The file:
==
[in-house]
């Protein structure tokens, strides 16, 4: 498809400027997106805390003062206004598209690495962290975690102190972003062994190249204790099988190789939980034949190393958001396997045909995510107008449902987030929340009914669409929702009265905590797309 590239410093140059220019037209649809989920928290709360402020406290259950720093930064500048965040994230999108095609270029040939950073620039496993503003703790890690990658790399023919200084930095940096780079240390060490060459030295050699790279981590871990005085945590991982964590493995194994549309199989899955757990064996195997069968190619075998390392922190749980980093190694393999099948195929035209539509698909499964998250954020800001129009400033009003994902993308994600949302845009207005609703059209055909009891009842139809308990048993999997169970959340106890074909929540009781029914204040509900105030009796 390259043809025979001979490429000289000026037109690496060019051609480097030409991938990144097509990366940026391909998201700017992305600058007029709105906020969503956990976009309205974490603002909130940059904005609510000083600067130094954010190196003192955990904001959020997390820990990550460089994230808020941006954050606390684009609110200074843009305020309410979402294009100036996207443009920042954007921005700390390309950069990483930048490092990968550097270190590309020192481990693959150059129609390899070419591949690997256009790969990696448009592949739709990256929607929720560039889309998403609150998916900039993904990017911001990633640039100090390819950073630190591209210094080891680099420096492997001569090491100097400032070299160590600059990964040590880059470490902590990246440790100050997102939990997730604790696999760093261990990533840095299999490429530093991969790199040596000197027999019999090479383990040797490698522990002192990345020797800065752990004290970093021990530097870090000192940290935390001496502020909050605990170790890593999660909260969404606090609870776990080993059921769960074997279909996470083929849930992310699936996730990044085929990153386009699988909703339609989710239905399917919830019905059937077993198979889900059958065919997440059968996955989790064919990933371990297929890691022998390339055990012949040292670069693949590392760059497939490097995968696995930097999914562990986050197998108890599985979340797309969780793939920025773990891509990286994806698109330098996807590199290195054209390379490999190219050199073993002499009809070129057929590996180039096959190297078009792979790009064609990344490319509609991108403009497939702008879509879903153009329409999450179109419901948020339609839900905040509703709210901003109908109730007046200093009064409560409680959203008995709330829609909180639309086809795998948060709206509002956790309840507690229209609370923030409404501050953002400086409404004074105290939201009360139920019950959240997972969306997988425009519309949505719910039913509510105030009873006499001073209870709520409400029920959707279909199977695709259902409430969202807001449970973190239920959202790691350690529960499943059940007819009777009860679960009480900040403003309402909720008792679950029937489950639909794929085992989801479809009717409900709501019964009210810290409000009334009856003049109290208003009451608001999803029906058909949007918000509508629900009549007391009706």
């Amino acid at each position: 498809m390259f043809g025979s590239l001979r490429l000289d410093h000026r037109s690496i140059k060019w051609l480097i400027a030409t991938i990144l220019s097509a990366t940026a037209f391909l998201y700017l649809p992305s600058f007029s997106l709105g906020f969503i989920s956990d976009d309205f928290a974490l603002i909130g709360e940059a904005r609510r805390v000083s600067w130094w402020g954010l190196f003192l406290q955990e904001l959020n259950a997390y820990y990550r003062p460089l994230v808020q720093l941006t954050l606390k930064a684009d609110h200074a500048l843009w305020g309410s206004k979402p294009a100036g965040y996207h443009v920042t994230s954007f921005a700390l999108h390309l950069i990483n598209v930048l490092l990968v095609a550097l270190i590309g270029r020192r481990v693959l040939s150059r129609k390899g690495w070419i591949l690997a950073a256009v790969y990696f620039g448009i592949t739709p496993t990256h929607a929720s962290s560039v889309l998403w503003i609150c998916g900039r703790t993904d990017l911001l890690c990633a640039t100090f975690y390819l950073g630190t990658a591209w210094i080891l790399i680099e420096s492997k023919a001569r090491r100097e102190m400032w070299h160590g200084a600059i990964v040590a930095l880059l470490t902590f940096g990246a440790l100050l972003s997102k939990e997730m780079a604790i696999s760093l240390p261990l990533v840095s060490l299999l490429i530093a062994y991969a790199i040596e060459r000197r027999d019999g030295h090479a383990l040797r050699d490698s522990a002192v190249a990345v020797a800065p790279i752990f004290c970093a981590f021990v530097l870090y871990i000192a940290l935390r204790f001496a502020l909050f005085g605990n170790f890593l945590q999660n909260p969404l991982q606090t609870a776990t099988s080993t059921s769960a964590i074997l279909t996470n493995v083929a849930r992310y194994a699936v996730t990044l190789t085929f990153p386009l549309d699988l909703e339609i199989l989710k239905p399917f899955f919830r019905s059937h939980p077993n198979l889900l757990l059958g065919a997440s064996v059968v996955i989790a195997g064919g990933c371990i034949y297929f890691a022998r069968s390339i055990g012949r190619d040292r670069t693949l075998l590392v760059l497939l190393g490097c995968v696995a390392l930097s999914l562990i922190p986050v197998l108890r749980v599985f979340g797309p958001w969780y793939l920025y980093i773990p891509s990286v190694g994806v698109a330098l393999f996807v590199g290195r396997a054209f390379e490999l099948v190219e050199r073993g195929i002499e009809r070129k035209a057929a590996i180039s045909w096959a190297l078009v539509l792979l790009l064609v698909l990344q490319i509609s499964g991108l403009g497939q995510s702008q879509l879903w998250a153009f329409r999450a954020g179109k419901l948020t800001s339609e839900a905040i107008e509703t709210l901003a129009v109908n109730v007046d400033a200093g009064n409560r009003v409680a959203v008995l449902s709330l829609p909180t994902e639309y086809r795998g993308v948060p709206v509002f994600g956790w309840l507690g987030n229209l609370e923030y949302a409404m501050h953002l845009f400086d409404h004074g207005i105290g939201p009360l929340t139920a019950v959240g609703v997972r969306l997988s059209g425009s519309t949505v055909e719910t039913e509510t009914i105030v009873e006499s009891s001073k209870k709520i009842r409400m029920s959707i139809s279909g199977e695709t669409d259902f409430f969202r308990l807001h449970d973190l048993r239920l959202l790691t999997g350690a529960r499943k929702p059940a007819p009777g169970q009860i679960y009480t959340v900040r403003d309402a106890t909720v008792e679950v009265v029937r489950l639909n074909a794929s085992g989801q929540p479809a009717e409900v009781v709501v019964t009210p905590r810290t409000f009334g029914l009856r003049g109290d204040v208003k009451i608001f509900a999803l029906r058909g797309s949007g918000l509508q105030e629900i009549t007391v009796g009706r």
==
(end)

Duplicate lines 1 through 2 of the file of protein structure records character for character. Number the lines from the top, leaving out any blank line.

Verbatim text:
[in-house]
């Protein structure tokens, strides 16, 4: 498809400027997106805390003062206004598209690495962290975690102190972003062994190249204790099988190789939980034949190393958001396997045909995510107008449902987030929340009914669409929702009265905590797309 590239410093140059220019037209649809989920928290709360402020406290259950720093930064500048965040994230999108095609270029040939950073620039496993503003703790890690990658790399023919200084930095940096780079240390060490060459030295050699790279981590871990005085945590991982964590493995194994549309199989899955757990064996195997069968190619075998390392922190749980980093190694393999099948195929035209539509698909499964998250954020800001129009400033009003994902993308994600949302845009207005609703059209055909009891009842139809308990048993999997169970959340106890074909929540009781029914204040509900105030009796 390259043809025979001979490429000289000026037109690496060019051609480097030409991938990144097509990366940026391909998201700017992305600058007029709105906020969503956990976009309205974490603002909130940059904005609510000083600067130094954010190196003192955990904001959020997390820990990550460089994230808020941006954050606390684009609110200074843009305020309410979402294009100036996207443009920042954007921005700390390309950069990483930048490092990968550097270190590309020192481990693959150059129609390899070419591949690997256009790969990696448009592949739709990256929607929720560039889309998403609150998916900039993904990017911001990633640039100090390819950073630190591209210094080891680099420096492997001569090491100097400032070299160590600059990964040590880059470490902590990246440790100050997102939990997730604790696999760093261990990533840095299999490429530093991969790199040596000197027999019999090479383990040797490698522990002192990345020797800065752990004290970093021990530097870090000192940290935390001496502020909050605990170790890593999660909260969404606090609870776990080993059921769960074997279909996470083929849930992310699936996730990044085929990153386009699988909703339609989710239905399917919830019905059937077993198979889900059958065919997440059968996955989790064919990933371990297929890691022998390339055990012949040292670069693949590392760059497939490097995968696995930097999914562990986050197998108890599985979340797309969780793939920025773990891509990286994806698109330098996807590199290195054209390379490999190219050199073993002499009809070129057929590996180039096959190297078009792979790009064609990344490319509609991108403009497939702008879509879903153009329409999450179109419901948020339609839900905040509703709210901003109908109730007046200093009064409560409680959203008995709330829609909180639309086809795998948060709206509002956790309840507690229209609370923030409404501050953002400086409404004074105290939201009360139920019950959240997972969306997988425009519309949505719910039913509510105030009873006499001073209870709520409400029920959707279909199977695709259902409430969202807001449970973190239920959202790691350690529960499943059940007819009777009860679960009480900040403003309402909720008792679950029937489950639909794929085992989801479809009717409900709501019964009210810290409000009334009856003049109290208003009451608001999803029906058909949007918000509508629900009549007391009706």